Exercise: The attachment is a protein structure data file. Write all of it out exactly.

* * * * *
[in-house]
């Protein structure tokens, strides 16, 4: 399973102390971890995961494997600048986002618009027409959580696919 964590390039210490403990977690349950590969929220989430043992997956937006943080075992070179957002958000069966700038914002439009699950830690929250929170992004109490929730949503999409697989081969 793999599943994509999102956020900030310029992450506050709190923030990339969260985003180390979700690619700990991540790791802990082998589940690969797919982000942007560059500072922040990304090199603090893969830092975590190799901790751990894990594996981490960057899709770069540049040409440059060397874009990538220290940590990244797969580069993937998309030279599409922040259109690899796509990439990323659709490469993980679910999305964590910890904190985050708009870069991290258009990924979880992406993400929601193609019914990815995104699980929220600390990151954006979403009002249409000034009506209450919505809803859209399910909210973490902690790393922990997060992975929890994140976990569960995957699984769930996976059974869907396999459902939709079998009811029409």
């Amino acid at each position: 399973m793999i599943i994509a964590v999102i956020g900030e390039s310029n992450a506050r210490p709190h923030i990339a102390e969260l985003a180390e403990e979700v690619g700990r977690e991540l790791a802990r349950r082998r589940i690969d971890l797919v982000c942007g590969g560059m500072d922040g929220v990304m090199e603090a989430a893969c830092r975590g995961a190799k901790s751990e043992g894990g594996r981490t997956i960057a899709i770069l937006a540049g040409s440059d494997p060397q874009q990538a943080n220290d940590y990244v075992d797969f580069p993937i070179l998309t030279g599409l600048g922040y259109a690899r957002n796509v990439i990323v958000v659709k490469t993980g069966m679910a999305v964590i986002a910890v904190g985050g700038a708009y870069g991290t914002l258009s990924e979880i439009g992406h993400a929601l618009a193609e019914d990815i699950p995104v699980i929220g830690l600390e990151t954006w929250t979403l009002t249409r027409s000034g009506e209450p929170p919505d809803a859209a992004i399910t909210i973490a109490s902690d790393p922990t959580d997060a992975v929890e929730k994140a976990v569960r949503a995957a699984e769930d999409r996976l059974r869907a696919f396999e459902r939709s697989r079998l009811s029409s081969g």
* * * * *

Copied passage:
[in-house]
């Protein structure tokens, strides 16, 4: 399973102390971890995961494997600048986002618009027409959580696919 964590390039210490403990977690349950590969929220989430043992997956937006943080075992070179957002958000069966700038914002439009699950830690929250929170992004109490929730949503999409697989081969 793999599943994509999102956020900030310029992450506050709190923030990339969260985003180390979700690619700990991540790791802990082998589940690969797919982000942007560059500072922040990304090199603090893969830092975590190799901790751990894990594996981490960057899709770069540049040409440059060397874009990538220290940590990244797969580069993937998309030279599409922040259109690899796509990439990323659709490469993980679910999305964590910890904190985050708009870069991290258009990924979880992406993400929601193609019914990815995104699980929220600390990151954006979403009002249409000034009506209450919505809803859209399910909210973490902690790393922990997060992975929890994140976990569960995957699984769930996976059974869907396999459902939709079998009811029409």
């Amino acid at each position: 399973m793999i599943i994509a964590v999102i956020g900030e390039s310029n992450a506050r210490p709190h923030i990339a102390e969260l985003a180390e403990e979700v690619g700990r977690e991540l790791a802990r349950r082998r589940i690969d971890l797919v982000c942007g590969g560059m500072d922040g929220v990304m090199e603090a989430a893969c830092r975590g995961a190799k901790s751990e043992g894990g594996r981490t997956i960057a899709i770069l937006a540049g040409s440059d494997p060397q874009q990538a943080n220290d940590y990244v075992d797969f580069p993937i070179l998309t030279g599409l600048g922040y259109a690899r957002n796509v990439i990323v958000v659709k490469t993980g069966m679910a999305v964590i986002a910890v904190g985050g700038a708009y870069g991290t914002l258009s990924e979880i439009g992406h993400a929601l618009a193609e019914d990815i699950p995104v699980i929220g830690l600390e990151t954006w929250t979403l009002t249409r027409s000034g009506e209450p929170p919505d809803a859209a992004i399910t909210i973490a109490s902690d790393p922990t959580d997060a992975v929890e929730k994140a976990v569960r949503a995957a699984e769930d999409r996976l059974r869907a696919f396999e459902r939709s697989r079998l009811s029409s081969g």